There really is something special about a mother's voice, science confirms.

Children's brains respond more strongly to their mothers' voices than to the voices of strangers, even when heard for only a fraction of a second, according to a new study published today (May 16), in the journal Proceedings of the National Academy of Sciences.

"We know that hearing [their] mother's voice can be an important source of emotional comfort to children. Here, we're showing the biological circuitry underlying that," Daniel Abrams, an instructor of psychiatry and behavioral sciences at Stanford University School of Medicine in California and the lead author of the study, said in a statement. [10 Scientific Tips for Raising Happy Kids]

In the study, the researchers did brain scans on 24 healthy kids, who were between ages 7 and 12. During the scans, each child listened to short clips (less than 1 second long) of nonsense words spoken by the child's biological mother, as well as clips spoken by two women the child did not know.

The children were able to identify their mothers' voices 97 percent of the time, even though the sounds were very brief and contained only nonsense words, the researchers found.

Indeed, a number of previous studies have shown that children prefer their mother's voices over other people's voices, the researchers wrote in the study. For example, even in the first days of life, newborns can identify their mother's voice among the voices of other women, research has shown.

But the results of the new study showed that hearing a mother's voice affected areas of the brain beyond those involved in listening. The researchers found that when children heard their mothers' voices, parts of the brain related to emotions, rewards and facial recognition lit up more than when the children heard the voices of women the kids did not know.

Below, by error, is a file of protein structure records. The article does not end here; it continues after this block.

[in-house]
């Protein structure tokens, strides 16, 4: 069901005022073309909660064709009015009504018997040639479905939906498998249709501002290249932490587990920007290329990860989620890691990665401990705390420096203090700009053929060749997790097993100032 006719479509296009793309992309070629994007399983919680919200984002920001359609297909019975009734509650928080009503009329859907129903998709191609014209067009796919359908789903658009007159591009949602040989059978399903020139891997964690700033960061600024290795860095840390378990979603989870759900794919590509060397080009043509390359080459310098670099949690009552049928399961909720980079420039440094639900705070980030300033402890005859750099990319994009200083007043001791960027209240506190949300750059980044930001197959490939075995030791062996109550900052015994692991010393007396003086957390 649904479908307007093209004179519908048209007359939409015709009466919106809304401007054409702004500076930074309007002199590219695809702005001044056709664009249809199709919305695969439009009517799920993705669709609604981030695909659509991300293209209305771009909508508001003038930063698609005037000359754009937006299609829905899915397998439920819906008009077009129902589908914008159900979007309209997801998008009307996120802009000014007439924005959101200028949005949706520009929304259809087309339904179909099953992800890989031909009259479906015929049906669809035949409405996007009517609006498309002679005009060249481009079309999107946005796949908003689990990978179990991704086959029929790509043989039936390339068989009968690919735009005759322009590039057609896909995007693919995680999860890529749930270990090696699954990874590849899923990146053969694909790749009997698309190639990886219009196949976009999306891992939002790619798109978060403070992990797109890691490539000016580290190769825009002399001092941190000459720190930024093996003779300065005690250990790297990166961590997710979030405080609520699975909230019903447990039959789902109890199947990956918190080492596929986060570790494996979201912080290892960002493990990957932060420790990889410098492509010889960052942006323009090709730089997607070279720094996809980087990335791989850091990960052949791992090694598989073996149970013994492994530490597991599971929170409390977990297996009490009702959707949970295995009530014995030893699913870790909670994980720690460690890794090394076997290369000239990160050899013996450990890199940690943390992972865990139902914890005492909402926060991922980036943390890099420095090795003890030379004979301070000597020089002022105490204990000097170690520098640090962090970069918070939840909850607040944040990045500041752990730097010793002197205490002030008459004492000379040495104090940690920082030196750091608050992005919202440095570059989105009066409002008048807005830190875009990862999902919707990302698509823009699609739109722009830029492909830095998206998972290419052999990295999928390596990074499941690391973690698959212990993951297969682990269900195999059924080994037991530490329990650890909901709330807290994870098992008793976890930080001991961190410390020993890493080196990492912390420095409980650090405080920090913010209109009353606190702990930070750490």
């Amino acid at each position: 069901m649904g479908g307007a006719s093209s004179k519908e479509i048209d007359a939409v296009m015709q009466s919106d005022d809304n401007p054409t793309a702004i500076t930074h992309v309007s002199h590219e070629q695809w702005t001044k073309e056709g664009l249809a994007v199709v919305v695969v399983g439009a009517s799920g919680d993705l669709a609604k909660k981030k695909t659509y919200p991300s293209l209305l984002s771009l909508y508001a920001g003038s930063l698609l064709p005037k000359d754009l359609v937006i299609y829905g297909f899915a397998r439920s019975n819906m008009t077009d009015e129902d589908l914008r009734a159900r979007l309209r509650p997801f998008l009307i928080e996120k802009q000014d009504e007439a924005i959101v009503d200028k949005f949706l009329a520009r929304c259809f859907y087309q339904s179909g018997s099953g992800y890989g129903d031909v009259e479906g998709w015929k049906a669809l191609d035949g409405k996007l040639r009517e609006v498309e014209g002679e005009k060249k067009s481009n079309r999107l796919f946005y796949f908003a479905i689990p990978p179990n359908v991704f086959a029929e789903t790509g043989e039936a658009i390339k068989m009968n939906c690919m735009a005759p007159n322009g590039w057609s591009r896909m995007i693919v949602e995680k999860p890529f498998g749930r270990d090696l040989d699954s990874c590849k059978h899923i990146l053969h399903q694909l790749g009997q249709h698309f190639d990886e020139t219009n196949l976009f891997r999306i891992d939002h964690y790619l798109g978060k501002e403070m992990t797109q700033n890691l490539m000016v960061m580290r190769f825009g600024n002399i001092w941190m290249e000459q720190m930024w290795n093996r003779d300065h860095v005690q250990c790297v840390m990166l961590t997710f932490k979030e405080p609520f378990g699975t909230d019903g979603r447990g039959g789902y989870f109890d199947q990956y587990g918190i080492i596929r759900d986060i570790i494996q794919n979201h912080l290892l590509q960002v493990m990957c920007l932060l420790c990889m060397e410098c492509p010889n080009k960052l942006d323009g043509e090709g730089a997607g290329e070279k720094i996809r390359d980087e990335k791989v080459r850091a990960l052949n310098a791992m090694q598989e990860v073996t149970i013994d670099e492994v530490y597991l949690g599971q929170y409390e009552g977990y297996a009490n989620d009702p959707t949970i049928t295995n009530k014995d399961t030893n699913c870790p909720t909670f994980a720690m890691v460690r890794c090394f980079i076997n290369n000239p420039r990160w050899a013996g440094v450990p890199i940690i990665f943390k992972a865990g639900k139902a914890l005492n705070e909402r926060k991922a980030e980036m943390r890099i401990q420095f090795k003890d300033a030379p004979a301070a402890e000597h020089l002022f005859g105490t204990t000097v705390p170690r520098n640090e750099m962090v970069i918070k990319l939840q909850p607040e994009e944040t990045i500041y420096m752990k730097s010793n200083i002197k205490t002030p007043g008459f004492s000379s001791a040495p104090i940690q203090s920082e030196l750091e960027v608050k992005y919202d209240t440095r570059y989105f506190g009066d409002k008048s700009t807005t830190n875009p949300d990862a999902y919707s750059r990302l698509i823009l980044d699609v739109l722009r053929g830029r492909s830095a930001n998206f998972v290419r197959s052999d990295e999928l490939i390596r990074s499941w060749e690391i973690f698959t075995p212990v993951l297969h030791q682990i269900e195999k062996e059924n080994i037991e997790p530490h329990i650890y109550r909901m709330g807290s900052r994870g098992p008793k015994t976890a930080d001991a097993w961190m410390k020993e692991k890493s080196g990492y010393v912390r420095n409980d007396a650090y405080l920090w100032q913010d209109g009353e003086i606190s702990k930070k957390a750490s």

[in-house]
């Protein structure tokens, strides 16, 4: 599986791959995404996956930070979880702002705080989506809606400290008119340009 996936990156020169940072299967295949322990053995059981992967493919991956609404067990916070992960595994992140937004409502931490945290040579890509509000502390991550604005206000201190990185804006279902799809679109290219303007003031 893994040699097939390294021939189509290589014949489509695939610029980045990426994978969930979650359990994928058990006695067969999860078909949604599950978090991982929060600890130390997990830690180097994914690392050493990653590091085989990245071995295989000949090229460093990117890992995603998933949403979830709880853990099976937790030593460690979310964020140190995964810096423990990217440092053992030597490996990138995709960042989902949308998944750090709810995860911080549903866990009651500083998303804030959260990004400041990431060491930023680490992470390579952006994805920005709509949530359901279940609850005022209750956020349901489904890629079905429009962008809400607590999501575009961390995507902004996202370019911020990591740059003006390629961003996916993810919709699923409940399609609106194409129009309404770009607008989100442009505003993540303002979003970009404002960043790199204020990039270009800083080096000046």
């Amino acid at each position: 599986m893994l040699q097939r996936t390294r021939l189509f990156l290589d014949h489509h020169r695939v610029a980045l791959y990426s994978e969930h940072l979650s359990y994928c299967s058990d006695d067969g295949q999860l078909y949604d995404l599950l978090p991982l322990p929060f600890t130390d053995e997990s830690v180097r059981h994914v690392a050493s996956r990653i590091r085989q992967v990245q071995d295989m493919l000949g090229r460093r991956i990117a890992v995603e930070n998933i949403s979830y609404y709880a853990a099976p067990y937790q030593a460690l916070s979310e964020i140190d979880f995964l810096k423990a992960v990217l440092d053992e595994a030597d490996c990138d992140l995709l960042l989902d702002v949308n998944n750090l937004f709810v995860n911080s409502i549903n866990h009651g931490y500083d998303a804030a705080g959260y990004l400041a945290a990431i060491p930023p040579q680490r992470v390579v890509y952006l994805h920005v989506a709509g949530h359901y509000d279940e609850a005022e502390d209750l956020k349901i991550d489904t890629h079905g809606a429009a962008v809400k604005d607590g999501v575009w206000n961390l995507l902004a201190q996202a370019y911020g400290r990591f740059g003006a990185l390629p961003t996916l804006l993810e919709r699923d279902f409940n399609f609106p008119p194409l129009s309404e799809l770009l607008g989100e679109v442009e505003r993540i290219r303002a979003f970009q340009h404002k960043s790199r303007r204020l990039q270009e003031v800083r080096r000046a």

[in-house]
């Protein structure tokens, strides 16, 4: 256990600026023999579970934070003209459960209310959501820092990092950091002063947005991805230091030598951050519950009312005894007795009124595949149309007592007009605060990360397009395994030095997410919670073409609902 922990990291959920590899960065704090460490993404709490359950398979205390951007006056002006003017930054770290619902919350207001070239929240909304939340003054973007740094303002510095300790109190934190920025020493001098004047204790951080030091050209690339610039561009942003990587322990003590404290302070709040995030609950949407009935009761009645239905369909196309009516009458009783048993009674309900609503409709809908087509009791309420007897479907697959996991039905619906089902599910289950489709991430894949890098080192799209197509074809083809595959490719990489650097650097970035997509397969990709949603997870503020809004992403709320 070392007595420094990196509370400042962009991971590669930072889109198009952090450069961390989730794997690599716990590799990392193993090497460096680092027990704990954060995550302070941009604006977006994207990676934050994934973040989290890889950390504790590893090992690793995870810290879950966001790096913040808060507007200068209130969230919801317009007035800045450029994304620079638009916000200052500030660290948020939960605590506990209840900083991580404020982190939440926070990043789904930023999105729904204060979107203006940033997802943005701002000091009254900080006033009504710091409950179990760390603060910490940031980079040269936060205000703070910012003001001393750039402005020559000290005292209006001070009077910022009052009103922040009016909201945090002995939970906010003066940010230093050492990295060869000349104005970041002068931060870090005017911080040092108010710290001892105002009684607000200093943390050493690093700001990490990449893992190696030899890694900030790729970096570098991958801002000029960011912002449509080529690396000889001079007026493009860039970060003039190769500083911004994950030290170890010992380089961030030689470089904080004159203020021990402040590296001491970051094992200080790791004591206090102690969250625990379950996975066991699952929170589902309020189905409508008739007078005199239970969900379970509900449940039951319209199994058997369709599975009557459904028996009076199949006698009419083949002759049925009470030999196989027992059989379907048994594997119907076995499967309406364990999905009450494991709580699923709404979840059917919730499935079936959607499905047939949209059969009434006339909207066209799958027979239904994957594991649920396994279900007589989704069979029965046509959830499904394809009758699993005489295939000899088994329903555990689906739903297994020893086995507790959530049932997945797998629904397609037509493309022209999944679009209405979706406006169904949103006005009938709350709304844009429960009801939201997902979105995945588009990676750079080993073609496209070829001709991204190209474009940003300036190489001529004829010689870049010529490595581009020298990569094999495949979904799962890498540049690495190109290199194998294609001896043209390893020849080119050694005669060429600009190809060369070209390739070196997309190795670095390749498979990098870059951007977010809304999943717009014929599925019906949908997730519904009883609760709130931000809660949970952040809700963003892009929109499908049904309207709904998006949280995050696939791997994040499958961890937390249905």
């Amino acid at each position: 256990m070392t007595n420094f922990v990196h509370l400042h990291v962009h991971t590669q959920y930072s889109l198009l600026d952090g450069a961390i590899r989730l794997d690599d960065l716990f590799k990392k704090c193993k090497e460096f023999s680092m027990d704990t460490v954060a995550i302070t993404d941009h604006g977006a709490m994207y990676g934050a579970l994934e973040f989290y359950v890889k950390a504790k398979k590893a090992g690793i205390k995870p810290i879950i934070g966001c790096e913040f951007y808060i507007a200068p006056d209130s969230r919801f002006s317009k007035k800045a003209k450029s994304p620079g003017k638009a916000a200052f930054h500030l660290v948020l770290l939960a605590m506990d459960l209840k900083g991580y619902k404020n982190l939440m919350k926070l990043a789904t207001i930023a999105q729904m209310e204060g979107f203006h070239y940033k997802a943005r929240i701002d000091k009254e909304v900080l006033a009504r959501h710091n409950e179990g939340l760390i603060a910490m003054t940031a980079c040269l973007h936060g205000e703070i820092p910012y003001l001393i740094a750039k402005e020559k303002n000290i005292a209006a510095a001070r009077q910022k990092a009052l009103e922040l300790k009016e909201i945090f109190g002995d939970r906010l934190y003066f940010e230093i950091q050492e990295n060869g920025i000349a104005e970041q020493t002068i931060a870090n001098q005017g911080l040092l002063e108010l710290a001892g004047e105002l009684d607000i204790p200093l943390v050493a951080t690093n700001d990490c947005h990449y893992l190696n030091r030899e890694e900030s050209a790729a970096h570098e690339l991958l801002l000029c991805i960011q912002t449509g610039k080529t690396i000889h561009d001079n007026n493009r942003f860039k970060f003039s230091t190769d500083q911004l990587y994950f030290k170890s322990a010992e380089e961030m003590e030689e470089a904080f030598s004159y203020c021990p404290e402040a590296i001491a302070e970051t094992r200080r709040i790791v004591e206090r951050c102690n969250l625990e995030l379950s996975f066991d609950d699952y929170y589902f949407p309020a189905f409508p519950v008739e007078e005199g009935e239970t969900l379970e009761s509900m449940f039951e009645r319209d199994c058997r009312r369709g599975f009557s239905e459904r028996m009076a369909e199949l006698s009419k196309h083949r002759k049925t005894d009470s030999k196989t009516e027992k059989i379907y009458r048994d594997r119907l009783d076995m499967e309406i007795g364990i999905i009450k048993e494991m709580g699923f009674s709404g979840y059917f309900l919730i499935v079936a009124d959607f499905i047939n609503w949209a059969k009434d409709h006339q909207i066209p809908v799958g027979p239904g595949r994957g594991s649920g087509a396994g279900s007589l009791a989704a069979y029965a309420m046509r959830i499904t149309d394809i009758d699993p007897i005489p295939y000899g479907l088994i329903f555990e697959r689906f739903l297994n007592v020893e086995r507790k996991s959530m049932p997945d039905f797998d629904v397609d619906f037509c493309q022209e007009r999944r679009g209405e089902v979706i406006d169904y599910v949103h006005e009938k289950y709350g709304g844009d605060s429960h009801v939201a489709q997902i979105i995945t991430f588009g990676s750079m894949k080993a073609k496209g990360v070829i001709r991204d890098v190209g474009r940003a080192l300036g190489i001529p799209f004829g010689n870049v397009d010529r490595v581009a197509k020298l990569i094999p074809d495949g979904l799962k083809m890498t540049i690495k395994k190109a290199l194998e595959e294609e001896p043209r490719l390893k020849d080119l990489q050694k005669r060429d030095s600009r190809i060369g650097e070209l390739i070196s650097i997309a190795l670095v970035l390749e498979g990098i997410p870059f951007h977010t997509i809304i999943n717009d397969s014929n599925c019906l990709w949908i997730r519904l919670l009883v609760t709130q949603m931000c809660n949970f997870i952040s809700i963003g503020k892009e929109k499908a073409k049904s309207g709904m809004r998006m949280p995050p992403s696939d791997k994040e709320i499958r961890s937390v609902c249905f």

"The extent of the regions [of the brain] that were engaged was really quite surprising," Vinod Menon, a psychiatry professor at Stanford, said in statement.

Moreover, the involvement of so many areas of the brain may help explain why children are able to identify their mothers' voices so rapidly, the researchers said. Some researchers have suggested that because hearing a mother's voice activates areas of the brain linked to rewards, the brain becomes trained to identify her voice more quickly, in order to reap the rewards. [11 Facts Every Parent Should Know About Their Baby's Brain]

The researchers also looked at connectivity among these brain regions when the children heard the voices. Results showed that children with greater connectivity were better at communicating socially.

The patterns of connection in children who have good social-communication skills form a "neural fingerprint," the researchers wrote. In future studies, the investigators hope to use this "neural fingerprint" to study the brains of children who have trouble communicating socially, such as children with autism, the researchers said.

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